Another head scratcher about Marvel Ultimate Alliance 2 is that each character only has one unlockable costume. The first game allowed for four different skins total for most characters. The comic geek in me really despises this omission. Compounding my disappointment is the fact that the costume change is merely cosmetic, and has no in-game effect, unlike the attribute system used in the previous game. Instead of buying attributes based on which costume you use, each character has access to almost all attributes from the get go, and can unlock and improve them with tokens earned by defeating enemies, smashing boxes, etc. There are two attributes that become locked when you "choose your side", which does allow for some small replayability, but it's pretty much six of one, half a dozen of the other.
The Fusion attacks are one of the main draws of the game, and easily the best new gameplay addition. A Fusion meter fills up as you play, and when full, you can unleash a Fusion attack. You can team up with any other character, whether controlled by a human or AI. Of course, there are hundreds of different combinations of characters. Before the game was released, I was wondering how they'd handle all the different Fusions, and the answer is, there are only really about ten or so unique animations. This was evident even on the first few levels, as Iron Man + Cap is the same Fusion as Iron Man + Wolverine. (Iron Man flies, shoots repulsors at the other guy's shield/claws, and the beams split and clear out the room.) Swap in Ms. Marvel for Shellhead, and it looks the same. Most Fusions are visually impressive, but some are rather goofy, like when Cap and Daredevil jog around the screen knocking bad guys over. Some Fusions are best at clearing a crowd, and others are effective against bosses, but after a fairly short time, you'll have seen most of what Fusions have to offer. They are a nice addition, but they don't live up to the prerelease hype.
The boss battles in Marvel Ultimate Alliance 2 are rather mundane, especially when compared to the awesome fights in the first game. Only three really stand out, those being a battle against a Giant sized foe, the final boss, and, our favorite, a battle against a certain merc with a mouth. (The latter is memorable more for the hilarious situation than the gameplay.) I was disappointed to see some repeat bosses, too. With all the different characters in the Marvel Universe, why use the same two twice?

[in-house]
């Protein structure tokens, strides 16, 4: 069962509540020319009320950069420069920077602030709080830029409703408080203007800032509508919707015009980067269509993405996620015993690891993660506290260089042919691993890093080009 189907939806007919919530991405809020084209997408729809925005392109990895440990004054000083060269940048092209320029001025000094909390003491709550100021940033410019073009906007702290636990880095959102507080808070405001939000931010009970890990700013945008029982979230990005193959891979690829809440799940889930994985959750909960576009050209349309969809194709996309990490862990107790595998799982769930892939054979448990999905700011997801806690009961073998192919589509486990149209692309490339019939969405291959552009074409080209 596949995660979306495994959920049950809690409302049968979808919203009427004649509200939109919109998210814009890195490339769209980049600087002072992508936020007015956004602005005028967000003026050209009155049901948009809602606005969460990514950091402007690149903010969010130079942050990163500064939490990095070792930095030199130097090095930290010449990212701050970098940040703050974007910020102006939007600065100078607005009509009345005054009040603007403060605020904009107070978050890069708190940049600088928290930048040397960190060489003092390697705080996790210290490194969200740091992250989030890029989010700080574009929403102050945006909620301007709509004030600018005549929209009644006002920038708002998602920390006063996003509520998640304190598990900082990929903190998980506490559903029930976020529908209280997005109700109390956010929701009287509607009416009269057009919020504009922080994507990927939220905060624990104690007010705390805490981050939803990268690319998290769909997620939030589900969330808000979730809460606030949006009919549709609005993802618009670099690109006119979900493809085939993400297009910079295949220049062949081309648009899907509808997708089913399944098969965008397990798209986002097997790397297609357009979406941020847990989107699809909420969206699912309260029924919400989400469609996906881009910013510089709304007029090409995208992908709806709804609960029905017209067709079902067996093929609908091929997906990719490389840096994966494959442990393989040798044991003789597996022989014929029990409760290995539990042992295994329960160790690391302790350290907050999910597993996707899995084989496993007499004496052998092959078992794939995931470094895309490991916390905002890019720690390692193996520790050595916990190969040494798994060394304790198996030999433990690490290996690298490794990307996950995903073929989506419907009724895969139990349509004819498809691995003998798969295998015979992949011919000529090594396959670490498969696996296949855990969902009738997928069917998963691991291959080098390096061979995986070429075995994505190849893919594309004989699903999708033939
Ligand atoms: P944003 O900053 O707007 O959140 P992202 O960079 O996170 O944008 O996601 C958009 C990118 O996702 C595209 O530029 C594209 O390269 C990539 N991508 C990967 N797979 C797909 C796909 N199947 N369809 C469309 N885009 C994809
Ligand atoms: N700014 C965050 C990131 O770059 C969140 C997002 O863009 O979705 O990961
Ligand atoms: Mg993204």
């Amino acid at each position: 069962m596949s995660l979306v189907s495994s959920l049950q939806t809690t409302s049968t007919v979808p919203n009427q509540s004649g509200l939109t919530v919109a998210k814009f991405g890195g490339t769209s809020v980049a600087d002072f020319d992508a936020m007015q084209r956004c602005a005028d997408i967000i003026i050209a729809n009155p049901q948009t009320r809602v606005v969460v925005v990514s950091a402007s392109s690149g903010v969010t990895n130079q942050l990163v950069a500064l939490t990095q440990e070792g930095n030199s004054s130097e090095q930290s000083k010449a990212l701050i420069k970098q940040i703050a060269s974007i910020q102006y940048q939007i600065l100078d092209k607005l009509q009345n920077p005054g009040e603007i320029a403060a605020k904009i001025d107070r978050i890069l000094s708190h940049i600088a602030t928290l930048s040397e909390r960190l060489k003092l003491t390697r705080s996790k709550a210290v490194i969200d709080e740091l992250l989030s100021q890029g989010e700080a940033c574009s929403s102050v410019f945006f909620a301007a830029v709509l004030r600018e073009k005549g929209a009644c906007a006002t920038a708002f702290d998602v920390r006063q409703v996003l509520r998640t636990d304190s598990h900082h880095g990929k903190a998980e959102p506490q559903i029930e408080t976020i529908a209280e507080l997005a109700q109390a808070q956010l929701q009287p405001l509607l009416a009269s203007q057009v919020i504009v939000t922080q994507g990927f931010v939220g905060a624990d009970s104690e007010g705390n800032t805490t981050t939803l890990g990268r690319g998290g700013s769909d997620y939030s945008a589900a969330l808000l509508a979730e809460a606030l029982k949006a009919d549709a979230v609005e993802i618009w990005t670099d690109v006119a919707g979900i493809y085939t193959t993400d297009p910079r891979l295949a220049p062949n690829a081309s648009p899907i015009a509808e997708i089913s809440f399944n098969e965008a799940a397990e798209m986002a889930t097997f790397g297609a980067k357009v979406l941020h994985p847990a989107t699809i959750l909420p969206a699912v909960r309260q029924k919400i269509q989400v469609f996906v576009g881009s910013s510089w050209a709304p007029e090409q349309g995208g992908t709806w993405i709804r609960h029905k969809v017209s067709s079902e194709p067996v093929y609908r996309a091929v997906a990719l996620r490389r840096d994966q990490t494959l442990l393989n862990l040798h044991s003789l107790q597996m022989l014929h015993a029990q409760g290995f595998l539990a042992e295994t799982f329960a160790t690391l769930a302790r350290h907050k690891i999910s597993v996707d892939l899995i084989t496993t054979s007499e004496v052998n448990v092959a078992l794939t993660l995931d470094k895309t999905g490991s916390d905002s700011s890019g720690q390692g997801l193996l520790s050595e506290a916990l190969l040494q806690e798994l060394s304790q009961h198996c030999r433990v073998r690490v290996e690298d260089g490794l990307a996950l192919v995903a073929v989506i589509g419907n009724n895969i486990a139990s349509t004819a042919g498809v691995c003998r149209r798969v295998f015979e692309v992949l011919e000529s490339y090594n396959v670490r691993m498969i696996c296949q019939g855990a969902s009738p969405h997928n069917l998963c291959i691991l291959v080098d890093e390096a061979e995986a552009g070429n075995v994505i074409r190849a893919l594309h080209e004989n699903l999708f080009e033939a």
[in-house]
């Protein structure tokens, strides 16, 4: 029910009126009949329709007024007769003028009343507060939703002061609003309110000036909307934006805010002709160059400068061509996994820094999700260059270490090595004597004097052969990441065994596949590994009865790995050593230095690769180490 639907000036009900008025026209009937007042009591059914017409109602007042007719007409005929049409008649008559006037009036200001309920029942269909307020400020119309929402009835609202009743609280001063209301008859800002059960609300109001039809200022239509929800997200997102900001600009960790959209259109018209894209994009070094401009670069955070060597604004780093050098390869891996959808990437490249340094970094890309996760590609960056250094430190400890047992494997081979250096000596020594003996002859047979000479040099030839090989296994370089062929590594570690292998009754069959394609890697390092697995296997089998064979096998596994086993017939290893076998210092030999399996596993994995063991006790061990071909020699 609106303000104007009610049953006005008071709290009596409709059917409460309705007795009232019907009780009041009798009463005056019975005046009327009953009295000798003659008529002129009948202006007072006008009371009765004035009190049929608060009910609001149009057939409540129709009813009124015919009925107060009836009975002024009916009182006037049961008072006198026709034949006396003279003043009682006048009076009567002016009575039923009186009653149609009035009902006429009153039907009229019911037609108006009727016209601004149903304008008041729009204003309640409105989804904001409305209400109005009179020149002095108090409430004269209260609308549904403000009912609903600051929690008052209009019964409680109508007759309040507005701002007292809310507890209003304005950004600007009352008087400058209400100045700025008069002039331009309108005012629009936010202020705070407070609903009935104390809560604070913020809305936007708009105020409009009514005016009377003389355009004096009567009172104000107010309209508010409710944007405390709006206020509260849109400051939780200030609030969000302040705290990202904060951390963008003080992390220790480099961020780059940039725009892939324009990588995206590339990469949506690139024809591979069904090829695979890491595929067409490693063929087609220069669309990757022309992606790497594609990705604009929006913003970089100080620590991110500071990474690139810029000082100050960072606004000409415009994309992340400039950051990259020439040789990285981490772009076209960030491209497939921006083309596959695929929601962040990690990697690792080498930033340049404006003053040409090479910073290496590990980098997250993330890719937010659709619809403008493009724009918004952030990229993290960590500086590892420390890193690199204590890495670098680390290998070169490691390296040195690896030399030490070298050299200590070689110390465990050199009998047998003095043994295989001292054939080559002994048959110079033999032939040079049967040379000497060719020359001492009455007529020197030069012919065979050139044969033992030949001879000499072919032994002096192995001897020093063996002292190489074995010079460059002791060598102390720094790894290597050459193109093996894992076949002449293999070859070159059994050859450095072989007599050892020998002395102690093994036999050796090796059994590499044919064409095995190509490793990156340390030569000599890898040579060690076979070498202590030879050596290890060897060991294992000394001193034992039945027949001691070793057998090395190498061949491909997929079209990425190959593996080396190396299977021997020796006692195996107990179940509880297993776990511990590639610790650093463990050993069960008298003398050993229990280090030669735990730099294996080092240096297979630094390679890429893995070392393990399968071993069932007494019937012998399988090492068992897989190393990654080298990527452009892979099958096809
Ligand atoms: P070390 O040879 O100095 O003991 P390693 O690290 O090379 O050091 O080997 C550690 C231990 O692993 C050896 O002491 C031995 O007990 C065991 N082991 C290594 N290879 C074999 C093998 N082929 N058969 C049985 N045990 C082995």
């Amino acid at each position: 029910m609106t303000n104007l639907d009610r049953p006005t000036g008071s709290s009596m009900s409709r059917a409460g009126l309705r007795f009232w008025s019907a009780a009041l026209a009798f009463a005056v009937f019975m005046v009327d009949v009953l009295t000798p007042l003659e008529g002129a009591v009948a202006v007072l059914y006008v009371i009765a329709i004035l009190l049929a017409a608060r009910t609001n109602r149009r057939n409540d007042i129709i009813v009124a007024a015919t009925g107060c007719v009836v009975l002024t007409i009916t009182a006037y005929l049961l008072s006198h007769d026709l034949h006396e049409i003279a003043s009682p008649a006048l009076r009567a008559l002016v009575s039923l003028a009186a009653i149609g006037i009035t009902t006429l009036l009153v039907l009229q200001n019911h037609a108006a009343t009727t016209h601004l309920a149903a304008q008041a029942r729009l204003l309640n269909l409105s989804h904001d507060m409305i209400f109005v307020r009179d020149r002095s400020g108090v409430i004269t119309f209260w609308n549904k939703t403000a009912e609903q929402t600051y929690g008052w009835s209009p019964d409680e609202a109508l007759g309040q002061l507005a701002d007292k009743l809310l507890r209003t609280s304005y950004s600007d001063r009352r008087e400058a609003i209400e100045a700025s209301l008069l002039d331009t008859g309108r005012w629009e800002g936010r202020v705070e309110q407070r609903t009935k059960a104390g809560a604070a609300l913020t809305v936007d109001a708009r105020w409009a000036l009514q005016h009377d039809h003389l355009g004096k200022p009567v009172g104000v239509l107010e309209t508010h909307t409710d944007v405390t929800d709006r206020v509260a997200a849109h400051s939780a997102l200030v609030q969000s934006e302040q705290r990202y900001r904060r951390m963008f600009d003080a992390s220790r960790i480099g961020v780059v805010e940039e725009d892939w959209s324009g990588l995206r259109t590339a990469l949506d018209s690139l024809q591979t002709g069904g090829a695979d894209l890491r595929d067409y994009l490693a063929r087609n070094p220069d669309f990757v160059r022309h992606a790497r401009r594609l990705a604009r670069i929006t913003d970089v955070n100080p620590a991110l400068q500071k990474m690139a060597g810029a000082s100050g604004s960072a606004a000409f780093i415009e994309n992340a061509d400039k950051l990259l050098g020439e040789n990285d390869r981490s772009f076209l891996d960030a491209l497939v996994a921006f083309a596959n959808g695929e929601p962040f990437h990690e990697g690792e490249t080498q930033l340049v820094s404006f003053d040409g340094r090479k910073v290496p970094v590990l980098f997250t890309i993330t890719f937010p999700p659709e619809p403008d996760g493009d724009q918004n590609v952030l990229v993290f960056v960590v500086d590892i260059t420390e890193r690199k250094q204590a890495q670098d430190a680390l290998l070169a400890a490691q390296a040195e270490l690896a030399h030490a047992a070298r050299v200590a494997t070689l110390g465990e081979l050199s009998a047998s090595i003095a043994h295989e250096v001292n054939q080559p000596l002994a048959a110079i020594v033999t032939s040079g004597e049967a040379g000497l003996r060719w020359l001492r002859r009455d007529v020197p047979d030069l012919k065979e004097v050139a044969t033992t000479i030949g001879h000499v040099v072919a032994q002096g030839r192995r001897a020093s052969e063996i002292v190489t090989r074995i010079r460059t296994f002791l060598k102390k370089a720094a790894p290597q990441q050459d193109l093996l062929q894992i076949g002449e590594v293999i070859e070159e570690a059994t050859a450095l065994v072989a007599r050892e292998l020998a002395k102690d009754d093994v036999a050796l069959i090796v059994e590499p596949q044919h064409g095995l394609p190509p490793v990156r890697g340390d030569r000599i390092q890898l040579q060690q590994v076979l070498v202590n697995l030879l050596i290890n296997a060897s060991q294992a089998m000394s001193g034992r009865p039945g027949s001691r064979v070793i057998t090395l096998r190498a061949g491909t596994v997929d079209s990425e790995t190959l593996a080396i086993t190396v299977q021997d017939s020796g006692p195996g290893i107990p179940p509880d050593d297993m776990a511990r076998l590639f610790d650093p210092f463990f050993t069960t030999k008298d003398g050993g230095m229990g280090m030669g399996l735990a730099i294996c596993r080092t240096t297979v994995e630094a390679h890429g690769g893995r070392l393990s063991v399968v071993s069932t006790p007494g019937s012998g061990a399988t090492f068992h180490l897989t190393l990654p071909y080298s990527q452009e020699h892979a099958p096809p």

Graphically, Marvel Ultimate Alliance 2 is stunning. Gone are the previous gen trappings of the first game. The loading screens and menus are all incredibly slick. The fonts and propaganda style character art in menus and cut scenes mirror those of the comic series. During gameplay, the game looks incredible. Characters models are detailed, and powers look great, especially the Fusions. In keeping with the more realistic tone of more modern comics, hues are a bit faded, particularly reds. Some of the costumes look odd, as well (I'm looking at you, Wolverine). Even with these minor nitpicks, graphically, the game is appealing.
The X-Men Legends and Ultimate Alliance series has always been strong as far as co-op is concerned. That trend continues in MUA2. Local co-op, in particular, is as good as ever. The Fusion attacks are an obvious addition to the feeling of teamwork, but there are many other powers which compliment others well. Cap has a group buff that aids the entire group, and many powers stun or incapacitate enemies, providing a bit of crowd control. If you pick a well balanced team, you'll definitely feel like you are working together like a well-oiled machine. Online co-op is supported, but is lacking a bit since only the host's storyline and character progress is saved. This was a problem for the first game, and was unfortunately kept in the second as well.
I should mention that we ran into a few bugs and glitches. The first was during the achievement trackers which pop up and let you know how you are faring in your quest to earn achievements. These seem to appear even after achievements are reached. One that kept popping up each time we played was the health orb collection notice. Every time we loaded a game up, it would start counting over from the beginning, even though all three of us were signed in and had already earned that achievement. Once, a notice popped up and never went away until we turned the game off. Another issue is the costume unlocks. It appears that only the first player can unlock costumes. I unlocked Iron Man, Ms. Marvel, and the Thing throughout the game, and though we had Spider-man and Deadpool in our party the whole game, their alternate costumes never unlocked. When I played a bit solo controlling Deadpool, I saw the progress tracker for unlocking his costume pop up early. I'm not sure why this is, perhaps I am missing something, but it's frustrating nonetheless.
Perhaps my expectations for this game were too high. It is not a bad game, by any means, and we had a great time playing it. But Marvel Ultimate Alliance 2 just doesn't have much depth. So much is missing from the original, I can hardly believe it took three years to make the sequel. The co-op is still great, allowing for four players online and off, but not being able to bring your own characters online takes it down a notch. While MUA2 is worth playing for the storyline alone, I'm not sure the oversimplified RPG elements and short game length will keep me coming back very often.